The urban coats of arms made me think of the amazing city models that are to some extent the antithesis to the postage stamp icon.
Dubrovnik probably has the most intimate relationship with their city model. Throughout the gates, one finds sculptures of their bishop holding the model of the city – a reference to the complete reconstruction of the city after a 1667 earthquake.
Similarly, Berlin houses an enormous model of the present day city, as well as a replica of the Soviet plans that were only partially built.
I believe the largest of the these city models is of Shanghai.
Koolhaas talks about the 1845 model of New York as an act of self-idolatry – both possessive and communicative. Unlike the icon, the model is aspirational.
5 thoughts on “City Idols”
Check out Pipers for some great scale models of London – click on the individual titles in the body of the page for some images. City of Sound, meanwhile, had a quick review of these models a bit back; and New London Architecture now has one of those models on permanent display (“a 1:1500 scale model of Central London, surrounded by a display showing a cross section of current building projects”), a display that, in turn, was reviewed by Jonathan Glancey.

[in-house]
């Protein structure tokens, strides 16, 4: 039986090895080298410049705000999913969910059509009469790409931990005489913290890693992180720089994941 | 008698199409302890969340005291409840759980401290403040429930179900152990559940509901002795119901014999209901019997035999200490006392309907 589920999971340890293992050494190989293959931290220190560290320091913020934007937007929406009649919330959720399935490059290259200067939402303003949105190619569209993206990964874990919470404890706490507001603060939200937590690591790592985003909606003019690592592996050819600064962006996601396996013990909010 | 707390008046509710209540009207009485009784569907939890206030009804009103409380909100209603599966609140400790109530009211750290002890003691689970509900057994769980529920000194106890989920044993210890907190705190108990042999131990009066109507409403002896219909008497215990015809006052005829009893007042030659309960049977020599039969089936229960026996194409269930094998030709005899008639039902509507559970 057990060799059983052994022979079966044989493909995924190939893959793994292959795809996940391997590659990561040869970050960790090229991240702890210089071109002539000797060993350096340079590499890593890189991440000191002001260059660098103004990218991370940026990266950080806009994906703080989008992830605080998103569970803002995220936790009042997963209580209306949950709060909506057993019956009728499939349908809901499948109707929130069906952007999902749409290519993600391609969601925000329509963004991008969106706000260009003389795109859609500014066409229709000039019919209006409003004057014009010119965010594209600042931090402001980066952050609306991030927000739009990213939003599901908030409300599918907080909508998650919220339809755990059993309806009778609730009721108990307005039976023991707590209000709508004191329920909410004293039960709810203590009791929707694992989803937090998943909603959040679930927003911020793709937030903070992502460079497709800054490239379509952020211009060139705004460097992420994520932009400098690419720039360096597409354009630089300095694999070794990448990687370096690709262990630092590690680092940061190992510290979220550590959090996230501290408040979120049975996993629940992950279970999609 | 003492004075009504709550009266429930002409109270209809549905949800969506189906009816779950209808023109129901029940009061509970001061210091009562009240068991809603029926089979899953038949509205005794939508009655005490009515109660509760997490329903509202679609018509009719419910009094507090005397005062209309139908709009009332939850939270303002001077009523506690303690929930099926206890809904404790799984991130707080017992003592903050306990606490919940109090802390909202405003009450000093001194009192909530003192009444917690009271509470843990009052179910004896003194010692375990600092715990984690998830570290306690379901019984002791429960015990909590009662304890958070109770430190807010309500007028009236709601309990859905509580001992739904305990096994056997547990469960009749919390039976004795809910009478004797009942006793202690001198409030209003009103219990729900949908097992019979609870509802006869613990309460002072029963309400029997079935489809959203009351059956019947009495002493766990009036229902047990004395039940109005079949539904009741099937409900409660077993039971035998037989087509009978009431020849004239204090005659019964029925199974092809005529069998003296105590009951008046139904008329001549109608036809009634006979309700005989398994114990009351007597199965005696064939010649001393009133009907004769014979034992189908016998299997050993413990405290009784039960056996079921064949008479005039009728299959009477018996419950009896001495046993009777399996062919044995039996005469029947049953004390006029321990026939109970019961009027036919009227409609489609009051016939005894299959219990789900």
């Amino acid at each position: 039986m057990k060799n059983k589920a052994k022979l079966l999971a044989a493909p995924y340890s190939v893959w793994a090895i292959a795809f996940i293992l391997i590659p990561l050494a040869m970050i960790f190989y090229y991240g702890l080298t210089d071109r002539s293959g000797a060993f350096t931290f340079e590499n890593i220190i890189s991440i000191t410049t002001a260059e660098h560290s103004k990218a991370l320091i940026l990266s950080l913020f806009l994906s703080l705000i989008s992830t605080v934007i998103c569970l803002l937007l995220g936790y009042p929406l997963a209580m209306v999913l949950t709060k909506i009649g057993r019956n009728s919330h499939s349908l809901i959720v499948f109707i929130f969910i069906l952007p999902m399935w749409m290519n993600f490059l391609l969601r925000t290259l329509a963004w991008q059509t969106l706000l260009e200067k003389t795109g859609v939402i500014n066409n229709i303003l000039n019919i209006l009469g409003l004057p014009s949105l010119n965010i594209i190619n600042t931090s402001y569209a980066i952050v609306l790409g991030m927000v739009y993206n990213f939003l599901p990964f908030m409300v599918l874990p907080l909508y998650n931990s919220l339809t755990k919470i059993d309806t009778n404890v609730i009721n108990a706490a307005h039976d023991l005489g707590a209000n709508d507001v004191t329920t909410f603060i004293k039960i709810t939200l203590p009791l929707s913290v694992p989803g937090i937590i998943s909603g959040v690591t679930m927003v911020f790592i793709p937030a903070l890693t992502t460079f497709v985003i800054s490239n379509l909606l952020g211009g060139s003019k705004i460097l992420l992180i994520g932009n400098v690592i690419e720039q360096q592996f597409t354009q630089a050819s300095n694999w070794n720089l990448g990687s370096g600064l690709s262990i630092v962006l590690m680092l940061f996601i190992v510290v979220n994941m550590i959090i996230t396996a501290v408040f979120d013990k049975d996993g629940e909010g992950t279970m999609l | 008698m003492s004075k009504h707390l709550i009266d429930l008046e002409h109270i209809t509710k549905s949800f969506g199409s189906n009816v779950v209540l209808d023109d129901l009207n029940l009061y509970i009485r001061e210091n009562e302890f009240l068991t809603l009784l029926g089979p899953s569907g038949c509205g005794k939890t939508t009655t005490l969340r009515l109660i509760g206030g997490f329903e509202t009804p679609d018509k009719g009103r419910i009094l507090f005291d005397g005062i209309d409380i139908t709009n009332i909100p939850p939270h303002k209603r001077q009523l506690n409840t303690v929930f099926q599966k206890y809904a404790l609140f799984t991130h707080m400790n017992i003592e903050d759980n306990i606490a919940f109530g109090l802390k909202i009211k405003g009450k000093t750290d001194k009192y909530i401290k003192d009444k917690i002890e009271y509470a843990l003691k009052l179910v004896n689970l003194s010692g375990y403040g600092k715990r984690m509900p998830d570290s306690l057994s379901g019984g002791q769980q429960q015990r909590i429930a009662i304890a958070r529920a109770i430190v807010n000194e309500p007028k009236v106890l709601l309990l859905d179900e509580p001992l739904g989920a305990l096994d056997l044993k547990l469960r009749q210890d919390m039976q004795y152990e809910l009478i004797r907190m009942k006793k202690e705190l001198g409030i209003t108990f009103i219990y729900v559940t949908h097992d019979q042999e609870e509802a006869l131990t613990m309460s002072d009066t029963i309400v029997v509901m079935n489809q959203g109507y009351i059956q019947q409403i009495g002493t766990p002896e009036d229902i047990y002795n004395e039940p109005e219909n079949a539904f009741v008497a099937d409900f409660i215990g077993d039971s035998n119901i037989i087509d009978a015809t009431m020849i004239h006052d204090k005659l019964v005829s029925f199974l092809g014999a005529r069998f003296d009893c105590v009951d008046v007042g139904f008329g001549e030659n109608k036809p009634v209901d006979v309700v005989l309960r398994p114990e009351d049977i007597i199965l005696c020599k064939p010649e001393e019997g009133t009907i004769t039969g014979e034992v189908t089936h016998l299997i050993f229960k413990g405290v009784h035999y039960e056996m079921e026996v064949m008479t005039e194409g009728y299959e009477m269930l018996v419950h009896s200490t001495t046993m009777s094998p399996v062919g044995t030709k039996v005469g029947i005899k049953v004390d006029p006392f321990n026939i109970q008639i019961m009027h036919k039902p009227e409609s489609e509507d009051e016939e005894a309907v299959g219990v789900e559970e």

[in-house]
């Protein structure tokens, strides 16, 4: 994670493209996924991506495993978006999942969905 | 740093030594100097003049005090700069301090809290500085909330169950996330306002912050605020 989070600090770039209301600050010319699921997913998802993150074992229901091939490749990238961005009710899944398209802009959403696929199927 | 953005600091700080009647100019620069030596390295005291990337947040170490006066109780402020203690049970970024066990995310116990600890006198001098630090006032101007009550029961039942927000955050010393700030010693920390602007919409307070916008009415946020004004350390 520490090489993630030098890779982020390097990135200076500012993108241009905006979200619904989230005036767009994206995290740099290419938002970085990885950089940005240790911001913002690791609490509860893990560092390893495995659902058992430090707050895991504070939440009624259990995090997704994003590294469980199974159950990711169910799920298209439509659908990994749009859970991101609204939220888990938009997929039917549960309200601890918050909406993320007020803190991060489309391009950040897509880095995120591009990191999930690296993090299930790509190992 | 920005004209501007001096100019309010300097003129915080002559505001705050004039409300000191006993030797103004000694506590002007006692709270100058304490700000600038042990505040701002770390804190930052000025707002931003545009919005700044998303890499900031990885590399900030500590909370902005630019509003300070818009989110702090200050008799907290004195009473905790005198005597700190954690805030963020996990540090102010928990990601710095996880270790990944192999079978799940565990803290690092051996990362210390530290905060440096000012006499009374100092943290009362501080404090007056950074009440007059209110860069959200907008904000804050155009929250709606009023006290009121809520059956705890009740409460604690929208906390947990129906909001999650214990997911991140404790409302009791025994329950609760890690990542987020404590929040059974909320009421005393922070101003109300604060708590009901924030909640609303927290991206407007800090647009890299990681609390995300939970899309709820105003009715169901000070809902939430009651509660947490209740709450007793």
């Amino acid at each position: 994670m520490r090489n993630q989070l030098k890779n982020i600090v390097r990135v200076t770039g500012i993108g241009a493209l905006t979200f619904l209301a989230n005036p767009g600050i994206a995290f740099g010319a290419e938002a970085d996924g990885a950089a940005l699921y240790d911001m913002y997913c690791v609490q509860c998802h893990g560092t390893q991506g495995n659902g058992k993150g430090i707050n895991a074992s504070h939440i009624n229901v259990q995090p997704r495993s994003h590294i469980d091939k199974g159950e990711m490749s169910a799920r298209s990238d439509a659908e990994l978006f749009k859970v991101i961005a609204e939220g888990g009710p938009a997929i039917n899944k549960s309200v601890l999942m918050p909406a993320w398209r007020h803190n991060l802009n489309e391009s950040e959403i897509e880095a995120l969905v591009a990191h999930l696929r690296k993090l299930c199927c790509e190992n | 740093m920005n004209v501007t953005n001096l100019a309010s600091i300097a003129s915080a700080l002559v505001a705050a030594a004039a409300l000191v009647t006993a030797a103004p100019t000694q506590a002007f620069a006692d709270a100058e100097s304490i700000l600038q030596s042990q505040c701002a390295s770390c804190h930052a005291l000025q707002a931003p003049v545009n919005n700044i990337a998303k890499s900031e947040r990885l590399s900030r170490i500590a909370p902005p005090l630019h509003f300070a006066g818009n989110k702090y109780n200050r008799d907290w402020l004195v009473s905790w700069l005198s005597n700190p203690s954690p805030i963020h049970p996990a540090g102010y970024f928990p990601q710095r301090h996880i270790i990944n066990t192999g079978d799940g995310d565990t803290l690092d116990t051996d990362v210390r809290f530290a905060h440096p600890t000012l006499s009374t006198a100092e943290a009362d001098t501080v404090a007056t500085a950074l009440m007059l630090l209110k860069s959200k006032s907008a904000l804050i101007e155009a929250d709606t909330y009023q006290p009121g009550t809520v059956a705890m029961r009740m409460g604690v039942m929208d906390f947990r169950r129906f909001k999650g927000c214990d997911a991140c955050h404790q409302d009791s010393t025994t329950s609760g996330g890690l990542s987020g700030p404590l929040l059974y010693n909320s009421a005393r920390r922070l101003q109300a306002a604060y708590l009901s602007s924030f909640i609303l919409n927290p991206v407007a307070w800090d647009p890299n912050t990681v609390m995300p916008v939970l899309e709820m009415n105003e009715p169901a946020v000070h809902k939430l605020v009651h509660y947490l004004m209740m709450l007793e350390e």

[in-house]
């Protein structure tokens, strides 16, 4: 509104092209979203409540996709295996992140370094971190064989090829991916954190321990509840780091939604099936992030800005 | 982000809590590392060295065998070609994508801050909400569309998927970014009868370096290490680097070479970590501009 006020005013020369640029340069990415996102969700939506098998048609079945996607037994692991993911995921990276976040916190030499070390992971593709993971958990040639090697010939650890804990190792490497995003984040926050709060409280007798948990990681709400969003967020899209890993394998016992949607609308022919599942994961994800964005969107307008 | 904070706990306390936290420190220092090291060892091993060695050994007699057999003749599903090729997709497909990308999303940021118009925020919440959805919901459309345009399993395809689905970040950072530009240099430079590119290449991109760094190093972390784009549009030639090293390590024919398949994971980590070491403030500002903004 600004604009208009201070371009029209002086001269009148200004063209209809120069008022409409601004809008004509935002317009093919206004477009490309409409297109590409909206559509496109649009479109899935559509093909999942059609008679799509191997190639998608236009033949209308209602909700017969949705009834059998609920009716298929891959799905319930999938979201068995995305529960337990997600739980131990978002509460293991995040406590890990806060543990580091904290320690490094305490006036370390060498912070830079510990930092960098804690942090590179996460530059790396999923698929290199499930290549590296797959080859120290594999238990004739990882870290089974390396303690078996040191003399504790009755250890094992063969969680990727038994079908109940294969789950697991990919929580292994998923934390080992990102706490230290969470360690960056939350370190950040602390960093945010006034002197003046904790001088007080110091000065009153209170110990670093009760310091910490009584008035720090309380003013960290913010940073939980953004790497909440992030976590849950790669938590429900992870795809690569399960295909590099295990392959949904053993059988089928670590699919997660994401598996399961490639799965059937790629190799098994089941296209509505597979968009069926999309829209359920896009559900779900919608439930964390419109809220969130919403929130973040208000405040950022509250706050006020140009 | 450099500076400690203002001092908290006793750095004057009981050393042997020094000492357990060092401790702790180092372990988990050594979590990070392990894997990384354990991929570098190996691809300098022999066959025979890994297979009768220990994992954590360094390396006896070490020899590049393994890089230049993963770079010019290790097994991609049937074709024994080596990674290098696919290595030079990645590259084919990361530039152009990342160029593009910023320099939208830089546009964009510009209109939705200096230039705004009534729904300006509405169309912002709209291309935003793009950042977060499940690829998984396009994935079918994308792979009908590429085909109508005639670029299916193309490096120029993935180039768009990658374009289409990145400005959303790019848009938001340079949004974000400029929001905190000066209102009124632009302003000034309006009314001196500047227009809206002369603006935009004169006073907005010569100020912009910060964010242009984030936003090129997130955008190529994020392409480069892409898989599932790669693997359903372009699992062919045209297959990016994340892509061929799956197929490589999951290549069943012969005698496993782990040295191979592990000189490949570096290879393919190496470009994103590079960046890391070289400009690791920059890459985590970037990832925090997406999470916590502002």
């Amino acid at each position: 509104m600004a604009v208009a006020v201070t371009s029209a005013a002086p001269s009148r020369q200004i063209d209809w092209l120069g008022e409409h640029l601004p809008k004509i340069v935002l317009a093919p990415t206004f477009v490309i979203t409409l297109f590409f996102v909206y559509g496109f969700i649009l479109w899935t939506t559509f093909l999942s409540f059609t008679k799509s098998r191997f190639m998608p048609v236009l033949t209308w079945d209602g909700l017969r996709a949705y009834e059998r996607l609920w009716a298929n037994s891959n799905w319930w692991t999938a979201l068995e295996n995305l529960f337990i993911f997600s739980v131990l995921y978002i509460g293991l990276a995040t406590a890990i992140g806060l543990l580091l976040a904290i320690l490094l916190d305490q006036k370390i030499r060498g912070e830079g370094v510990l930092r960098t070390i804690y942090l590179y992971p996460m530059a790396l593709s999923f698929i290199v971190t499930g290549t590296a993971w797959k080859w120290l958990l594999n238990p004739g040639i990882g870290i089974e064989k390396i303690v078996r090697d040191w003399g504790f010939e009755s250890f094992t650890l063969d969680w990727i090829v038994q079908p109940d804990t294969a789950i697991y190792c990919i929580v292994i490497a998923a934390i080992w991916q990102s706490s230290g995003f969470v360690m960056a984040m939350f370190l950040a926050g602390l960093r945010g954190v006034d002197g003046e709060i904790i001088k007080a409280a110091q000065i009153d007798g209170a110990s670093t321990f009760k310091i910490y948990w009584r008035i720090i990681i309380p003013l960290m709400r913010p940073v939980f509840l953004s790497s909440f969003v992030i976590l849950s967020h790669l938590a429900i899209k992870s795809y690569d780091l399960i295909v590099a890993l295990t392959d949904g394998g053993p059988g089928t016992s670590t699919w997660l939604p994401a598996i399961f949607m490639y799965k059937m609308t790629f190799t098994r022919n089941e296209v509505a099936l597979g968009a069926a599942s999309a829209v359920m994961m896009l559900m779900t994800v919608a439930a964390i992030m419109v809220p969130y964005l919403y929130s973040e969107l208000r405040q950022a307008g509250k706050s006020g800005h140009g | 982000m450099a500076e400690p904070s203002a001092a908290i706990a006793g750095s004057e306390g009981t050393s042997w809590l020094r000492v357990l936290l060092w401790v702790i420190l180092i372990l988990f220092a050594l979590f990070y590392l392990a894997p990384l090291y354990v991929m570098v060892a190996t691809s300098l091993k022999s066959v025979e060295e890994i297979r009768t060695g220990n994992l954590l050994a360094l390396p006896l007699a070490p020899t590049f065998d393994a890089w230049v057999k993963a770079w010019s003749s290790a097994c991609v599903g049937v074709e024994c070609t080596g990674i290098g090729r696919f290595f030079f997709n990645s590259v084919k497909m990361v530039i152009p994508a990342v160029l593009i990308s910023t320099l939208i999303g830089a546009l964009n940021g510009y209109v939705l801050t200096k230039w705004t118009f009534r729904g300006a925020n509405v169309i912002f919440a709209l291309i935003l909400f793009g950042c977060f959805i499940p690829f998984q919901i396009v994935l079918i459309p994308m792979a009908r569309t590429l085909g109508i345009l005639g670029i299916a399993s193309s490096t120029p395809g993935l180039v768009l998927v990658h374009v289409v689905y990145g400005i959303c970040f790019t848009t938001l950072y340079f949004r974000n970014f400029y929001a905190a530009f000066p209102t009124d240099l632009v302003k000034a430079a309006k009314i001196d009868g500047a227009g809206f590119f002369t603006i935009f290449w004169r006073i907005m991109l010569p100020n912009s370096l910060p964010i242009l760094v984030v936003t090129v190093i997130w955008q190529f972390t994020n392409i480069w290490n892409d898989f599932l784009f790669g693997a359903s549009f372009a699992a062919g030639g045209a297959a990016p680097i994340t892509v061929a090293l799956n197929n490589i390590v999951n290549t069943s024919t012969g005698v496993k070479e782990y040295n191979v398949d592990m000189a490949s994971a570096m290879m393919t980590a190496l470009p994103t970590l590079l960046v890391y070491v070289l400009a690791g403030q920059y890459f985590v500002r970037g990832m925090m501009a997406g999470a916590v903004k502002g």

Microscale urbanism. Not representation – speculation. Or aspiration, as you say.
It’d be interesting, meanwhile, if you met someone who had built a scale model of London in his garage but then he spends his time inflicting disasters on it, like a voodoo doll – meteorites, fires, explosions, floods, plagues of locusts – in the hope that such catastrophes will come true… Action at a distance. The micro- altering the macro-. Revenge of the simulacra. Revolt of the model. Voodoo urbanism.
and not to forget the “panorama”, the scale model of all 5 boroughs of new york city at the queens museum of art. it was created by robert moses in the 1960s for the new york world’s fair.
San Francisco Bay hydrological model.